Families of children needing daily medical care in Japan are struggling to find the support they need, despite a law coming into force last year that was supposed to guarantee them assistance and a standard education.
While many prefectures are preparing to set up support centers by March next year to offer consultation services for such families, some are dragging their feet in providing the necessary help, leaving parents who are facing dire situations feeling abandoned and powerless.
“There are many parents who cannot consult anyone and are feeling trapped,” said Masami Oshiro, 44, a single mother of four in Tomigusuku, Okinawa Prefecture. Her 8-year-old son Reo has cerebral palsy, a brain development disorder.
Oshiro said she felt like she’d been kicked out of the hospital, unprepared and unsure of her situation after Reo’s birth. She had been working six days a week, and it was difficult for her to gather information about what kind of assistance she could receive.
“When I found out my son was in need of medical care, I wanted the city and hospital to show me what support measures I can utilize,” she said.
Now, Reo attends a school for children with additional needs, but his mother had to accompany him for his first two months to ensure a nurse there understood his specific needs, especially regarding his respiratory issues. During that period, her income fell drastically as she was forced to take leave from work.
Reo is among around 20,000 under 20s who need daily medical care in Japan. The estimate by the health ministry doubled over the past 10 years due to progress in medical care that led to the survival of more children born with severe disabilities.
The law that took effect in September last year requires governments, both central and local, to ensure such children can access education in a typical setting with other children, regardless of where they live.
It also requires prefectural governments to set up support centers for families and asks school operators to deploy nurses so the children can attend school without parental escorts.
The support centers are designed to provide a one-stop service with staff with specialized knowledge who can inform parents of necessary measures and contacts, as families often face challenges finding suitable places to inquire about a range of medical and educational issues.
According to a Kyodo News survey conducted in early March, Okinawa is one of eight prefectures preparing support centers or considering whether they are required. Five prefectures were found to have already set up such centers, while 34, including Tokyo, said plans are in place to have them operational by March next year.
“The parents of children needing medical care have many things to worry about. I want (Okinawa) to set up a support center as quickly as possible to alleviate our burden,” Oshiro said.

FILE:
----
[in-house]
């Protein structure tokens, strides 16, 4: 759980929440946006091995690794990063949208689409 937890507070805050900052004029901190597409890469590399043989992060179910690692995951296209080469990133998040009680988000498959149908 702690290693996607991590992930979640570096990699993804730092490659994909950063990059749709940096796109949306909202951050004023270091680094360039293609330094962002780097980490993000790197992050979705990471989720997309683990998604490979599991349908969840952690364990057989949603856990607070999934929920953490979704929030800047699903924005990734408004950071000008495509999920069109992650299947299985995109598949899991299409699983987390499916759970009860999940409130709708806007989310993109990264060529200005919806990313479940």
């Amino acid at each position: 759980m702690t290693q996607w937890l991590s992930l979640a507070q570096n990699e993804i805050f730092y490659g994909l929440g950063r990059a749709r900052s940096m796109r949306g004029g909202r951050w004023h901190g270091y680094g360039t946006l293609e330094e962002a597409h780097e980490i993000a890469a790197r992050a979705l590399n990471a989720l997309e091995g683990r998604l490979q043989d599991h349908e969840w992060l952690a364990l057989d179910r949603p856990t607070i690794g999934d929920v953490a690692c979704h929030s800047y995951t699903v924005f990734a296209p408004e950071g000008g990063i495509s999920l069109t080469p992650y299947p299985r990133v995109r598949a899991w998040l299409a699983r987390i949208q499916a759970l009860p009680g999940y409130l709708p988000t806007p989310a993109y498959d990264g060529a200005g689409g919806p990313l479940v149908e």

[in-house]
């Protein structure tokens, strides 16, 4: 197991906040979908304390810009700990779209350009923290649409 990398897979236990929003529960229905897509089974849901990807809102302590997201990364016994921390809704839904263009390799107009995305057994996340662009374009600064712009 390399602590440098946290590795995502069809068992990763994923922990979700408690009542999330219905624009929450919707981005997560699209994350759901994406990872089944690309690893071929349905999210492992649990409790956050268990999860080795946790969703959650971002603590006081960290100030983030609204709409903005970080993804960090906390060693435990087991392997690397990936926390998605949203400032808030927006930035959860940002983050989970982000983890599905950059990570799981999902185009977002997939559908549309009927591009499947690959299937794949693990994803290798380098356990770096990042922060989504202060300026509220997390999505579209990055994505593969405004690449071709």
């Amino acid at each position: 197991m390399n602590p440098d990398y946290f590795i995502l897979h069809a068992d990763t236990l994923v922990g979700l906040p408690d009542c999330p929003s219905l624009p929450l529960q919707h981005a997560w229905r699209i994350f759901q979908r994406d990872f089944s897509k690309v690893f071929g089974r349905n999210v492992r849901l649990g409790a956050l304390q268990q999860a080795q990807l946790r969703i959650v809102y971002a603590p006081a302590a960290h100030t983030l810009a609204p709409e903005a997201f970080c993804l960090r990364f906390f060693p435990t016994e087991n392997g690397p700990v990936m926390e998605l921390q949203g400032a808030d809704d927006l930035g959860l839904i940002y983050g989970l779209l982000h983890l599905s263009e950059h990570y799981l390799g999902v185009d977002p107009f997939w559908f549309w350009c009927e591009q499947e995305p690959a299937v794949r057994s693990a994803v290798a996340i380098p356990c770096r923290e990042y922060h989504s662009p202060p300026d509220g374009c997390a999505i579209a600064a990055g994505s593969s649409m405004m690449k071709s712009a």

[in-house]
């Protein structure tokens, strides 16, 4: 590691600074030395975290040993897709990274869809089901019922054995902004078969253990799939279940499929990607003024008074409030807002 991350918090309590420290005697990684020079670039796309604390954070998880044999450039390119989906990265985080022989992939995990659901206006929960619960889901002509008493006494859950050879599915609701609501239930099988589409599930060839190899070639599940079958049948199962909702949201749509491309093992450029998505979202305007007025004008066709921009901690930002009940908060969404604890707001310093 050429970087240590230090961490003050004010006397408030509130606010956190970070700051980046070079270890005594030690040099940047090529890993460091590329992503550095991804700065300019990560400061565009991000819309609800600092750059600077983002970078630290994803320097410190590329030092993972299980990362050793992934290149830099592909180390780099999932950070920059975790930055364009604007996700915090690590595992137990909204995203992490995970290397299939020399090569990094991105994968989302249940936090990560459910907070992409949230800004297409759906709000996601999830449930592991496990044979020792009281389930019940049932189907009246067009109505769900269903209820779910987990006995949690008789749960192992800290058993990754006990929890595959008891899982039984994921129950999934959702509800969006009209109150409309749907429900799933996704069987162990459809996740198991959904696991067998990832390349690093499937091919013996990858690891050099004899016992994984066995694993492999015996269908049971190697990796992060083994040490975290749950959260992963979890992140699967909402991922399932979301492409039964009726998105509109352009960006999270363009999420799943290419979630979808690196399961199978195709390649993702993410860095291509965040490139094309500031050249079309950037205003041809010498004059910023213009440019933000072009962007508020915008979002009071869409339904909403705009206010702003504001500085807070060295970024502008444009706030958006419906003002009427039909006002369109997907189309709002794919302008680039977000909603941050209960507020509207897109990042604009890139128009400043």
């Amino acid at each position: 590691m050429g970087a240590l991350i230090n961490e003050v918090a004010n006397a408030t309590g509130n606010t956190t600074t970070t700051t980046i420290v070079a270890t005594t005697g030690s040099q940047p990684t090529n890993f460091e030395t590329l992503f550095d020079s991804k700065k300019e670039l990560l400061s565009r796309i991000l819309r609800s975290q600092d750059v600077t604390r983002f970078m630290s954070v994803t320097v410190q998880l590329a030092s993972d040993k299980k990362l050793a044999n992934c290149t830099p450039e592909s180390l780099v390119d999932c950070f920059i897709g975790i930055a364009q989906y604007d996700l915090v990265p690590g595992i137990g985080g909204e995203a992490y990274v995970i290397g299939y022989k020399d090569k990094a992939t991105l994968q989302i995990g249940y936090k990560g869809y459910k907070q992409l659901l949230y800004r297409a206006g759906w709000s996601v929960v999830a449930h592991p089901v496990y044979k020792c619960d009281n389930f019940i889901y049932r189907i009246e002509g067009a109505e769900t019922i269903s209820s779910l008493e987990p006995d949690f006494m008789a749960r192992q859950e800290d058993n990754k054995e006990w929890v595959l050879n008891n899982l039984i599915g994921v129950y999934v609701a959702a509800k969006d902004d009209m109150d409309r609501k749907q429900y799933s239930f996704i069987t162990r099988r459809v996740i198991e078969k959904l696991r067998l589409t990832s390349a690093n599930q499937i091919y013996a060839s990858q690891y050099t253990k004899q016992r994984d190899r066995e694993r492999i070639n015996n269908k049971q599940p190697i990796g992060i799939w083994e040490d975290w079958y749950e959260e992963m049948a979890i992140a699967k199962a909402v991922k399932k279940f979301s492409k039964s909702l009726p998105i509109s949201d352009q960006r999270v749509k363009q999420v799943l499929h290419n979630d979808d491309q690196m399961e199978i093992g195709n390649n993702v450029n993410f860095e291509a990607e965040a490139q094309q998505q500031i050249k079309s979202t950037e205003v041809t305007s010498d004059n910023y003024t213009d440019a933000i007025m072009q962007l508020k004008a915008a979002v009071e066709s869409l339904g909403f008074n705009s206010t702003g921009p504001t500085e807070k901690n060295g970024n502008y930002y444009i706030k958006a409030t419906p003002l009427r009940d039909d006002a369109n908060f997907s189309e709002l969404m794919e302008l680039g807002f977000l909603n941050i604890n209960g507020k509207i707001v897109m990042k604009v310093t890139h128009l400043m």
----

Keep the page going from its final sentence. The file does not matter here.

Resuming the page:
Many prefectures have set up or plan to open centers in existing facilities such as hospitals. Most will have one centralized location, but Aichi Prefecture plans to open centers in seven locations.
“Children have much to lose due to delays in receiving support. We would like (prefectures) to set up centers first, without delay, and then make improvements when they are in operation,” said Masayuki Kobayashi, the head of a parents association of a group formed by families with children needing medical care and their supporters.
Meanwhile, Gifu Prefecture opened a support center called Mirai in its capital city of Gifu in 2015 for people with severe motor and intellectual disabilities. Mirai now also serves as a support center for children needing medical care.
At three of its branch offices, nurses have been providing consultation services, while the center has been working to develop human resources and promote cooperation among various professions through workshops joined by medical, welfare and government officials.
Goki, the 4-year-old son of Daiki and Yu Watanabe, who lives in the city of Ena, needed to have his trachea cut out and has a device attached to his throat to help him breathe. He needs suctioning once an hour every day.
“We feel relieved just having a point of contact,” said Yu. The family has established connections with other families, medical staff and local government officials by participating in gatherings hosted by Mirai, enabling them to get the information they desperately need.
The center will offer advice to parents before they start communicating with local governments, which serve as contacts for nurseries.
Goki’s parents had wanted to place him in a nursery set up by the Ena city government, but the city responded that they could not secure staff to provide him with the necessary care.
Although the center also had worked to communicate with the city, it took three years until the nursery accepted Goki, and Yu, 38, was temporarily forced to leave her job as a nurse.
Yukari Ichikawa, 60, a nurse who works at Mirai, said, “There are regional differences in responses and some children slip through the cracks.”
Ichikawa called on the state to draw up a comprehensive system involving local governments, saying, “Although some say ‘just leave it to the centers,’ it doesn’t mean that municipalities are free to do nothing.”
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